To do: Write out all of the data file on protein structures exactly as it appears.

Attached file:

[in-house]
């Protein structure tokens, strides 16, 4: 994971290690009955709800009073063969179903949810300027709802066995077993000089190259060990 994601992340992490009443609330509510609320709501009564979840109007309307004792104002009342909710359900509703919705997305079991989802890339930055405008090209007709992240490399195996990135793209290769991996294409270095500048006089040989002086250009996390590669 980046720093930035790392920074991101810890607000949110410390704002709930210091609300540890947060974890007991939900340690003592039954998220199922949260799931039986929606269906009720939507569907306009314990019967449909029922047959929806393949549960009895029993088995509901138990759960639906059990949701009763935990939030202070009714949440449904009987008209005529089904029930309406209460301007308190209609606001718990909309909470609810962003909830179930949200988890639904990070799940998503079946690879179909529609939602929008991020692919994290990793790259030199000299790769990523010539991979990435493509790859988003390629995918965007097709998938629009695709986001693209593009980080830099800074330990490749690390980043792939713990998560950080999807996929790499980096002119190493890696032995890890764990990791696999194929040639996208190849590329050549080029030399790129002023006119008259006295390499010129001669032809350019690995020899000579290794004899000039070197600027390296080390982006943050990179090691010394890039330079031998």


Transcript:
[in-house]
């Protein structure tokens, strides 16, 4: 994971290690009955709800009073063969179903949810300027709802066995077993000089190259060990 994601992340992490009443609330509510609320709501009564979840109007309307004792104002009342909710359900509703919705997305079991989802890339930055405008090209007709992240490399195996990135793209290769991996294409270095500048006089040989002086250009996390590669 980046720093930035790392920074991101810890607000949110410390704002709930210091609300540890947060974890007991939900340690003592039954998220199922949260799931039986929606269906009720939507569907306009314990019967449909029922047959929806393949549960009895029993088995509901138990759960639906059990949701009763935990939030202070009714949440449904009987008209005529089904029930309406209460301007308190209609606001718990909309909470609810962003909830179930949200988890639904990070799940998503079946690879179909529609939602929008991020692919994290990793790259030199000299790769990523010539991979990435493509790859988003390629995918965007097709998938629009695709986001693209593009980080830099800074330990490749690390980043792939713990998560950080999807996929790499980096002119190493890696032995890890764990990791696999194929040639996208190849590329050549080029030399790129002023006119008259006295390499010129001669032809350019690995020899000579290794004899000039070197600027390296080390982006943050990179090691010394890039330079031998």